Republican 2016 hopeful Gov. Scott Walker (WI) is headlining a Leadership Series event for the Arizona Chamber of Commerce and Industry on March 25 at the Sheraton Phoenix Downtown.
The event will be hosted by radio talk show host Hugh Hewitt and will feature welcoming remarks by Arizona Gov. Doug Ducey (R).
According to the Chamber’s press release, the event is the first of the Leadership Series luncheons that feature “prominent political leaders from around the country who are considering a run for the White House.”
Regarding Walker, the Chamber says, “Job growth has marked Walker’s tenure, with Wisconsin adding hundreds of thousands of new jobs during his administration. Chief Executive Magazine in 2010 ranked Wisconsin as the 41st Best State for Business. By 2014, Wisconsin had climbed to 14th in the magazine’s rankings.”
“We are thrilled that Gov. Walker will be our first Leadership Series speaker,” Arizona Chamber of Commerce and Industry president and CEO Glenn Hamer said in a statement. “Gov. Walker brings a positive, pro-growth perspective to governing that will make him a formidable challenger should he pursue the Republican nomination for the presidency in 2016. We can’t wait to hear from him on March 25.”
Hamer was recently a vocal critic of Arizona’s newly elected superintendent of schools, Diane Douglas, who won the race for her position with a primarily anti-Common Core campaign. During a controversy that erupted last month between Douglas and Ducey, the superintendent fired two state Board of Education administrators who were proponents of Common Core, while Ducey charged that she acted illegally.
The Arizona Chamber of Commerce and Industry, which lobbies in support of the Common Core standards, condemned Douglas’s actions.
“It’s bizarre and outrageous and offensive and she should apologize to all she’s offended,” said Hamer, according to the New York Times. “Her comments and behavior aren’t necessarily following a linear pattern at this point.”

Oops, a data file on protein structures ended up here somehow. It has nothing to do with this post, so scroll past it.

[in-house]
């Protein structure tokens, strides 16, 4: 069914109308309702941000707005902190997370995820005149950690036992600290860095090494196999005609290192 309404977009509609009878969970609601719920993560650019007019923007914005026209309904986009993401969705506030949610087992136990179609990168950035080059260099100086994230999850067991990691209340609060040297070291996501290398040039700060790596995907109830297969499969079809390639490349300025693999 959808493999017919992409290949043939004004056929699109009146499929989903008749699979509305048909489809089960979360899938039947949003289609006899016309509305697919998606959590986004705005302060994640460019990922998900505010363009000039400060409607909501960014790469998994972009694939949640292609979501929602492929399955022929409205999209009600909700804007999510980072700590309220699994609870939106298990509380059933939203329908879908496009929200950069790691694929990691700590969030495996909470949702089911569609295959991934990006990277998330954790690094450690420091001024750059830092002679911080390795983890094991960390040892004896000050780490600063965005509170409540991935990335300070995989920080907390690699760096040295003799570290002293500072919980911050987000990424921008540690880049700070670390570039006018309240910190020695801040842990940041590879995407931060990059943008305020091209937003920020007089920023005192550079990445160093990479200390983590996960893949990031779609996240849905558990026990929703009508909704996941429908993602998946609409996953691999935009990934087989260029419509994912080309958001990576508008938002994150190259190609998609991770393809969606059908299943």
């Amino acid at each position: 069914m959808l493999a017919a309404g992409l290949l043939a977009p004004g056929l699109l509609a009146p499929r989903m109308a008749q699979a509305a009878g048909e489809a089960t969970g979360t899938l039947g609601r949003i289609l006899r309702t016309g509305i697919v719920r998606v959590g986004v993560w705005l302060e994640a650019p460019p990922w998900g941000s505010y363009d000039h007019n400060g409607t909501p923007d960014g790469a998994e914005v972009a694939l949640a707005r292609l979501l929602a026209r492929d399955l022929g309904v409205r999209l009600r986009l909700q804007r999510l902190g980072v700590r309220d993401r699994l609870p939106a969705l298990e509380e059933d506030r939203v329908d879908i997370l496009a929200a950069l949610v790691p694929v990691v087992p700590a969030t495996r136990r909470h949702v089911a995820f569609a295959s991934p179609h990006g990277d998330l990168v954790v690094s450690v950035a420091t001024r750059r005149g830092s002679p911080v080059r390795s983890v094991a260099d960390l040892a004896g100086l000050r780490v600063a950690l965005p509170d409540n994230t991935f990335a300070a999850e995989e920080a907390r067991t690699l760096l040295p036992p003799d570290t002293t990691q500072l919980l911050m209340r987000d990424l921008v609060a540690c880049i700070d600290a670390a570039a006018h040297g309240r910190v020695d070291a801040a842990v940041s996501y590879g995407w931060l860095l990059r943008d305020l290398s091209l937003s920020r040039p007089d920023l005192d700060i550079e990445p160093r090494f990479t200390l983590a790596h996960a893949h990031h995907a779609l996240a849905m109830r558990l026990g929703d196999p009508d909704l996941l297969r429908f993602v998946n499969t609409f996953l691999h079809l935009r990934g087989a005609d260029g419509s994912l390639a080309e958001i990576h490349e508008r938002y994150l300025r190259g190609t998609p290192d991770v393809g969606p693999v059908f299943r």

Douglas has described Common Core as “a de facto mandate, only to be renamed Arizona’s College and Career Ready Standards,” and called the initiative “the latest fad, top-down approach or cure-all sold as the solution for student achievement.”
As Tucson.com reported last year when the state Senate Education Committee voted to eliminate Common Core in Arizona, Hamer disagreed with the move, saying, “Our standards and our expectations were set too low,” and added that business leaders had worked with a group of governors to create new standards that would ensure high school graduates would have the skills necessary to go to work or move on to college.
Similarly, Chad Heinrich, lobbyist for the Greater Phoenix Chamber of Commerce, said the move to eliminate Common Core could make Arizona students unemployable in the future.
“We have workforce needs that we would prefer to meet by hiring Arizona graduates,” Heinrich said. “If Arizona graduates are not prepared, our employers could be forced to look to other states to fill those needs.”